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4 PCs are connected to a switch and this switch is aware of their MAC addresses (all 4 PCs). Computer A and Computer D have not communicated ever earlier hence they both don't have their ARP table updated with each other's MAC address.

Computer A wants to communicate with Computer D, hence it sends out an ARP request for Computer D's MAC address. This ARP would be a broadcast message (with FF:FF:FF:FF:FF:FF as destination MAC in ARP packet).

I'd want to understand as how switch will take it up as it's already aware of Computer D's MAC but Computer A is not. Will the switch let Computer D respond to the ARP messgage (the broadcast) or drop that ARP request and directly route Computer A's packet to Computer D (since switch is already aware of Computer D's MAC)?

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    In addition to the answers, all operating systems that I'm aware of nowadays issue a Gratuitous ARP when the link is brought up. – AbraCadaver Aug 8 '16 at 15:35
  • @AbraCadaver That's not really relevant. Gratuitous ARP should only existing ARP cache entries, not create new ones. It's meant to force out obsolete entries when an IP moves or a NIC is replaced, not preload caches. – Barmar Aug 12 '16 at 17:29
  • @Barmar: No. Bridge/switch sees frame, records source MAC and port. That's how it works. – AbraCadaver Aug 12 '16 at 18:08
  • @AbraCadaver What does that have to do with how gratuitous ARP is processed? – Barmar Aug 12 '16 at 18:09
  • @Barmar: Gratuitous ARP is not processed by a switch. It sees an Ethernet frame with a source MAC come in on a particular port, that's it... – AbraCadaver Aug 12 '16 at 18:14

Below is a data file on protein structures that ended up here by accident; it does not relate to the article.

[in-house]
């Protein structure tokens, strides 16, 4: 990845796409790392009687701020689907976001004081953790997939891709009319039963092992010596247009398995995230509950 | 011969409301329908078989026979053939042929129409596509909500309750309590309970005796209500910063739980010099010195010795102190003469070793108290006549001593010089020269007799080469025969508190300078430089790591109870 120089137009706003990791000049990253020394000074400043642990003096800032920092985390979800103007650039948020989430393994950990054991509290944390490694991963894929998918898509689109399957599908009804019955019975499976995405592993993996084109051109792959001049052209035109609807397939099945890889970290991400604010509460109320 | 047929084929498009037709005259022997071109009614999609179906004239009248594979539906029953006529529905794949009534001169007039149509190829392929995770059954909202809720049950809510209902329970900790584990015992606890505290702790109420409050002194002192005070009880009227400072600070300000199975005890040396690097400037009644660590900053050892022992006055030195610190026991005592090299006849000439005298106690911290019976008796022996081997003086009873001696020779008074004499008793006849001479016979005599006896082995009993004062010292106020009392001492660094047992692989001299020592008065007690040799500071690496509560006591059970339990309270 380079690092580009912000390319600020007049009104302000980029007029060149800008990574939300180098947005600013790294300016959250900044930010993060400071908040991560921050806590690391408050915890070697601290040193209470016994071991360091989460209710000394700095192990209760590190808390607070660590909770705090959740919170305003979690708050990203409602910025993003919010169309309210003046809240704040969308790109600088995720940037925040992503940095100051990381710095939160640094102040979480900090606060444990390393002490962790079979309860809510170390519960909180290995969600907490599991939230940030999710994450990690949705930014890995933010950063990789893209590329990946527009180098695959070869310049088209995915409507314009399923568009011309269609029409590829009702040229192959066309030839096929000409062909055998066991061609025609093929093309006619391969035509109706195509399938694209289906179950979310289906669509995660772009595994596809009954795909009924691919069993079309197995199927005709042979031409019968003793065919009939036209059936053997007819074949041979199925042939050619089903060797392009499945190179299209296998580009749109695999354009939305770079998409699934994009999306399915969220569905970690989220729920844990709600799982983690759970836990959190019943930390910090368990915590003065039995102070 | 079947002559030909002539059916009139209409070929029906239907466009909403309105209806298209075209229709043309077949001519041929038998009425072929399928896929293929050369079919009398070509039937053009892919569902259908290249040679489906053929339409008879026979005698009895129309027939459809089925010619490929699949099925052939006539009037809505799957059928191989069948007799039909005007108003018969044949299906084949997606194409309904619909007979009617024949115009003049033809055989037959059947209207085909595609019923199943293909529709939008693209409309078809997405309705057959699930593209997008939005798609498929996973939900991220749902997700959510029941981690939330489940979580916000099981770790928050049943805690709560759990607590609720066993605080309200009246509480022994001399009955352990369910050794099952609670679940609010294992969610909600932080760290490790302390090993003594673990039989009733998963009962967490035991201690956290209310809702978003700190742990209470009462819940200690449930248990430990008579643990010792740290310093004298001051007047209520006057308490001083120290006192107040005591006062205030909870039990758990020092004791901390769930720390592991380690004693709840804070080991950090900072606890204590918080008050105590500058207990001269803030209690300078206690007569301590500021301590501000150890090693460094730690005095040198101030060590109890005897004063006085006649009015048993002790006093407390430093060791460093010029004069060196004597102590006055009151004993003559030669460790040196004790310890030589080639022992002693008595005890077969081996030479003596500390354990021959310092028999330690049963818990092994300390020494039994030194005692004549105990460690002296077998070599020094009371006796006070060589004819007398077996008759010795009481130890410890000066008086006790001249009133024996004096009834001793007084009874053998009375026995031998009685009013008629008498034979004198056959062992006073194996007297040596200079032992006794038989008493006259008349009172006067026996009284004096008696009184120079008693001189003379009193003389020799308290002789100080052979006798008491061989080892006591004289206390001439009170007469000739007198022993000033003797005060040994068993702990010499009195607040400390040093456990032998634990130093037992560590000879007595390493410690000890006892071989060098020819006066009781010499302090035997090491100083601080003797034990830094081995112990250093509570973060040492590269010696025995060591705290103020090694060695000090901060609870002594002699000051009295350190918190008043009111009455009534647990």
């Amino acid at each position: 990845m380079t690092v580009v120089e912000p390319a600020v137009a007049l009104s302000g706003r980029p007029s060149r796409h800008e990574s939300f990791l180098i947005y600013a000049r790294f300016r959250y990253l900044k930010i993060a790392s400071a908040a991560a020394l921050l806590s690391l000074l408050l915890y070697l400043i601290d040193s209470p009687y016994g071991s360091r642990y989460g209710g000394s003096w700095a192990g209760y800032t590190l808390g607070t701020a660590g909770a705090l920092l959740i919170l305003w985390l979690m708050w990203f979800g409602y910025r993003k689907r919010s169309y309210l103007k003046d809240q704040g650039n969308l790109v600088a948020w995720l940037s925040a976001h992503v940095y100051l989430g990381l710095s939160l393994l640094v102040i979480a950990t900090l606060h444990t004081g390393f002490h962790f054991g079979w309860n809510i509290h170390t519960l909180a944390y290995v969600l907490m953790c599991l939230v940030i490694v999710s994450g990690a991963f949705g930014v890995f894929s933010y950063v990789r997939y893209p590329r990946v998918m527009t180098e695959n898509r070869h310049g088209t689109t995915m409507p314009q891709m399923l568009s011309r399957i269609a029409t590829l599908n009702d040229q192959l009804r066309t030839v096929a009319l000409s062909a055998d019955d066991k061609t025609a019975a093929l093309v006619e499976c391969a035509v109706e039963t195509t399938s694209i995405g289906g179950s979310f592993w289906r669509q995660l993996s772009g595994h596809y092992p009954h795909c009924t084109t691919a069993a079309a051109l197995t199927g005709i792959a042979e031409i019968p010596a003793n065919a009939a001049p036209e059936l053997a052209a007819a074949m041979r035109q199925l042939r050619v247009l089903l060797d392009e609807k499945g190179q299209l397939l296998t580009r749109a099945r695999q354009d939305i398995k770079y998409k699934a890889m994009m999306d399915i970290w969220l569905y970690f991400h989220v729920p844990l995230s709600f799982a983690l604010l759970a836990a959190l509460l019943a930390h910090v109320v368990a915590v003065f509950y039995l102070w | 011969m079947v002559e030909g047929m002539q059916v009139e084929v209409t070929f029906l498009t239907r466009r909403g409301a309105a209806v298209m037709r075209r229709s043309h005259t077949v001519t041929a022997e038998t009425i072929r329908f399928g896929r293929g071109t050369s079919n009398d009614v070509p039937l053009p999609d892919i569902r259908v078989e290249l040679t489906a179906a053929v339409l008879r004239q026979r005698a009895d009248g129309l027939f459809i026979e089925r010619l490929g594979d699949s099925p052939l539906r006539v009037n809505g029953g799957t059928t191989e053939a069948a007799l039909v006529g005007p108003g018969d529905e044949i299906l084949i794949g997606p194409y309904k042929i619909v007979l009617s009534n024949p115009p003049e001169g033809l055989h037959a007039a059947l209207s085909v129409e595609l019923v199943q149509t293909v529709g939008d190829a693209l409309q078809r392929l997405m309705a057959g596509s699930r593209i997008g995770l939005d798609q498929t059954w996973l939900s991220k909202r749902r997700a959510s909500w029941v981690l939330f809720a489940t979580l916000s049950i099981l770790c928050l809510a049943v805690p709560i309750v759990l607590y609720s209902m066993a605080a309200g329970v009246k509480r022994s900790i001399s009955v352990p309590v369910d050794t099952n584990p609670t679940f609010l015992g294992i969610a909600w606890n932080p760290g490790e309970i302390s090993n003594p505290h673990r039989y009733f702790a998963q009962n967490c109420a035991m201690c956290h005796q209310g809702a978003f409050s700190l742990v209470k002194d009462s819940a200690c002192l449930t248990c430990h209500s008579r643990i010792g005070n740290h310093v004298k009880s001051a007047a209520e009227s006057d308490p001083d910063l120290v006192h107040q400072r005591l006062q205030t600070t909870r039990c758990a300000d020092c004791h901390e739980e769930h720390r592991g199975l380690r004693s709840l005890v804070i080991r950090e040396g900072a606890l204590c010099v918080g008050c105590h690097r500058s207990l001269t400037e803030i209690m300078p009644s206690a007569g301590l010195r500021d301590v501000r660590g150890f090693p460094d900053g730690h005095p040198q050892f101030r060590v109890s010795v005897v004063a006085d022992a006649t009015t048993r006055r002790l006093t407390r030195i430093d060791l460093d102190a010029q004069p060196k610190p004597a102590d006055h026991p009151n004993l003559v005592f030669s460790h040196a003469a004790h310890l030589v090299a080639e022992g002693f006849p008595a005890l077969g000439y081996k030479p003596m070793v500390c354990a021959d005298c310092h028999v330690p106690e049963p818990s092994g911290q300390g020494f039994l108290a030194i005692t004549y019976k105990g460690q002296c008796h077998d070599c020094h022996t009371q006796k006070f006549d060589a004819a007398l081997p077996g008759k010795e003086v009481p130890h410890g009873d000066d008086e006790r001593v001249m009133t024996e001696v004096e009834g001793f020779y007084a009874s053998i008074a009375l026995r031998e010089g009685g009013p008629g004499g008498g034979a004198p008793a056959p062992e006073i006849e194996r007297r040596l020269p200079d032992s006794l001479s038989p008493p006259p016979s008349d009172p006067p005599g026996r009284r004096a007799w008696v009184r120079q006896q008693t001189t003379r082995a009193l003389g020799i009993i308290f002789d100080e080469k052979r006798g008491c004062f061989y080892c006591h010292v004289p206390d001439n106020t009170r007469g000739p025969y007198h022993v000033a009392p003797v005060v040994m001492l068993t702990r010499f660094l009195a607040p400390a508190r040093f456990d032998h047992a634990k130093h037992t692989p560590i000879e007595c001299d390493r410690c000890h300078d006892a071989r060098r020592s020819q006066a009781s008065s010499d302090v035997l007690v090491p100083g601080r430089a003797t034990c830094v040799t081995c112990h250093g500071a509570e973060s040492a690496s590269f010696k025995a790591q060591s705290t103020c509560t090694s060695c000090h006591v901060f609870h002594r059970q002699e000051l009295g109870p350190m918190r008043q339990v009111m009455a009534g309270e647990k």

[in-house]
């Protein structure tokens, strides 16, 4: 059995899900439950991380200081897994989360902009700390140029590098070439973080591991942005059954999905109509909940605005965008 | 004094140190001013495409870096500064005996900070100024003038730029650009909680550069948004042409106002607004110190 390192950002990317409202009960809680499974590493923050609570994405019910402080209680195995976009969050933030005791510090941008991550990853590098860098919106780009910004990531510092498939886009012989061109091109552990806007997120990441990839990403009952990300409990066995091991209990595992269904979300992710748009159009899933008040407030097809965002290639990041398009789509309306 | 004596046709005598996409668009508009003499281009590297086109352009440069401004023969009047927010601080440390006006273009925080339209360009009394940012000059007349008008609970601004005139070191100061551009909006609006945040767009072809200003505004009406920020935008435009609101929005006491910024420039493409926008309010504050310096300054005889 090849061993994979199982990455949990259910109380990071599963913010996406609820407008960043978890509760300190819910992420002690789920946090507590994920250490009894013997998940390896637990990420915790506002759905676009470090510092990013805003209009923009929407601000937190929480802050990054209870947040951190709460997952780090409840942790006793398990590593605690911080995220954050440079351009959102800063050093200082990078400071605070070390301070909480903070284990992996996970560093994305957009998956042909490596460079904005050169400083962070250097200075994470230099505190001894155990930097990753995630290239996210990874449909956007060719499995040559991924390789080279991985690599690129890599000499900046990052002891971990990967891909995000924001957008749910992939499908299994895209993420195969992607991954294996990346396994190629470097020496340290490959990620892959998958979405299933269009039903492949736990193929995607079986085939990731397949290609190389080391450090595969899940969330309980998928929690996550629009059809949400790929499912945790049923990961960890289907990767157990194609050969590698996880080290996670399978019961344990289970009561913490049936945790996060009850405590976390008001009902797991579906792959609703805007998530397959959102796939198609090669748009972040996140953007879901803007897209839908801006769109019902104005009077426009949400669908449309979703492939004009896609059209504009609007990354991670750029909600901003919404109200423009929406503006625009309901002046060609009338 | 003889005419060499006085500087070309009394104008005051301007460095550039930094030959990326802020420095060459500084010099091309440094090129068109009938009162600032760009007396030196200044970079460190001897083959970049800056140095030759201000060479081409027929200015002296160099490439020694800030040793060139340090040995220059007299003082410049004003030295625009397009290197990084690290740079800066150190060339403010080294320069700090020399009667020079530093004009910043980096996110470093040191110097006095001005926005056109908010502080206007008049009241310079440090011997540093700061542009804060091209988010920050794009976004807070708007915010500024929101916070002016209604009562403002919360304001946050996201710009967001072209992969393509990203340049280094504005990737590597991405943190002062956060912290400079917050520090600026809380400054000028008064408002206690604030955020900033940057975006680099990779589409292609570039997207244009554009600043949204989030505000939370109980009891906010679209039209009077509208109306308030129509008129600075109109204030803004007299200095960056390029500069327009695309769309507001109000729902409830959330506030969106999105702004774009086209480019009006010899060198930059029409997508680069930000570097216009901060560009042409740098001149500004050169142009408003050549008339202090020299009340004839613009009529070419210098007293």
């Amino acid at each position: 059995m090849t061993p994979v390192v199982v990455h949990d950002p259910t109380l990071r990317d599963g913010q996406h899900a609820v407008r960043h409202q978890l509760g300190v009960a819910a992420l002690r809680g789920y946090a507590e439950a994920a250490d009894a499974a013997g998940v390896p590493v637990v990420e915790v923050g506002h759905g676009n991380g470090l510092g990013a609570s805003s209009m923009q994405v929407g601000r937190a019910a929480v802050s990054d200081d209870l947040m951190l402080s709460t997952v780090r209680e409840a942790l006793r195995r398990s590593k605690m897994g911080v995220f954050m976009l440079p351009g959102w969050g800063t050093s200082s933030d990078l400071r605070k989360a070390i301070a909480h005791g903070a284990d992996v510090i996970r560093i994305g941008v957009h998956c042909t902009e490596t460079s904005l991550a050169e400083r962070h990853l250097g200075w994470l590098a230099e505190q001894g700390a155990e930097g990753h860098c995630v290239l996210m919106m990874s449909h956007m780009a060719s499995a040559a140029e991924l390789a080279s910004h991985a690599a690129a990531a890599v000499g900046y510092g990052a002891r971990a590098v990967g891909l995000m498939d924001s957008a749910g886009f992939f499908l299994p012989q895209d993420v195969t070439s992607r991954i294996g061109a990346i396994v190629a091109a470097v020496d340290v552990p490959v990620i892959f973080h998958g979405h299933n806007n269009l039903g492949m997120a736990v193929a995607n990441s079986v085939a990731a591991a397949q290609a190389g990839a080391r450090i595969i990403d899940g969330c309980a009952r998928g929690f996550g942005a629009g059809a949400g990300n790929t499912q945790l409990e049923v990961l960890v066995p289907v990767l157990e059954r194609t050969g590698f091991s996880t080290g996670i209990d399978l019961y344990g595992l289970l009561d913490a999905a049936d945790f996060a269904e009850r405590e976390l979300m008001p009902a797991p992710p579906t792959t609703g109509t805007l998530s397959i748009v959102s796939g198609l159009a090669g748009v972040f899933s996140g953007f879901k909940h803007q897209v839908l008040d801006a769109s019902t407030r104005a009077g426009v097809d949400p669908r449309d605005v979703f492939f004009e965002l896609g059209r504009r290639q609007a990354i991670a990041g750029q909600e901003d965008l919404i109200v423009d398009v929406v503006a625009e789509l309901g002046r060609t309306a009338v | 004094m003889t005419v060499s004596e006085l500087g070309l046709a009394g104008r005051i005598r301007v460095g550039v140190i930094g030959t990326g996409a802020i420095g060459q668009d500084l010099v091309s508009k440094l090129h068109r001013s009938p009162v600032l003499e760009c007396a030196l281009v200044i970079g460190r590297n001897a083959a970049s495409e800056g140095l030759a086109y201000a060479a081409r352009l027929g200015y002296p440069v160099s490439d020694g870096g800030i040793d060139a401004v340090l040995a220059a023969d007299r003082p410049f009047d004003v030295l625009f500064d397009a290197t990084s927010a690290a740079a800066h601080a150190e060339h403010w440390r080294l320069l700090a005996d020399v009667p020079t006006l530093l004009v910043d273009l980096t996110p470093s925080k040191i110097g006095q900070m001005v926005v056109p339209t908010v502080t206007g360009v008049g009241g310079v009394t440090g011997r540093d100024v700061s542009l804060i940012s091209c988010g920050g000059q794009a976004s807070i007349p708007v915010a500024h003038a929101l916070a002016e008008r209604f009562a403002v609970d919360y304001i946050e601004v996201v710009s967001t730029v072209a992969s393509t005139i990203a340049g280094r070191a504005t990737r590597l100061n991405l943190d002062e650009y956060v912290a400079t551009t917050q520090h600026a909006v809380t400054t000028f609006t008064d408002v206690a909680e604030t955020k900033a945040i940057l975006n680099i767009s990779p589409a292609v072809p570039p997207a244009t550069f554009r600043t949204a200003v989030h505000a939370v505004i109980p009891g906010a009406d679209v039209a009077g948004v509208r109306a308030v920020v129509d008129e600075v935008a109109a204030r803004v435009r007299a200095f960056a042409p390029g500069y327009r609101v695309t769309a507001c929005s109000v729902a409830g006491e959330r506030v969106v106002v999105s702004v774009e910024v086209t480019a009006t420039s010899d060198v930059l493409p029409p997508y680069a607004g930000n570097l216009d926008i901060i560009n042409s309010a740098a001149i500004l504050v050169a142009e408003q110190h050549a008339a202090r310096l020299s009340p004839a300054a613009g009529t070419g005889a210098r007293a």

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The ARP request will of course go through.

The switch doesn’t know about ARP. It only knows about Ethernet (ie. MAC addresses on Ethernet frames), not protocols on top of it. (Some switches offer advanced features like IGMP snooping, but that’s not relevant here.)

Because it’s a broadcast message, it has to be delivered to all (connected) ports. That’s all the switch cares about. It can’t know it’s really destined for computer D.

  • Well, Ethernet is a protocol. However, a simple switch does just pay attention to some protocols (like Ethernet), and not others (like Internet Protocol version 4, or Transmission Control Protocol). – TOOGAM Aug 8 '16 at 7:15
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    The ARP request asks: "Where is 192.168.0.1?" The switch hasn't got any idea about this. – Michael Hampton Aug 8 '16 at 21:43
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An ARP request is simply a message that says "You there at IP whatever! What's your MAC address?" Even though ARP deals with discovering layer 2 addresses, it's inherently a layer 3 request because it's being sent to an IP address. Switches don't operate at layer 3.

In the example you gave, you know something that the switch does not; that the IP address in the ARP request belongs to computer D. The destination MAC address is a broadcast and that's all the switch knows or cares about. If the switch sees a broadcast MAC, then it will broadcast that packet plain and simple.

Yes there are layer 3 switches out there, and pedants would point out that ARP technically isn't a layer 3 protocol, but none of that matters for this example.

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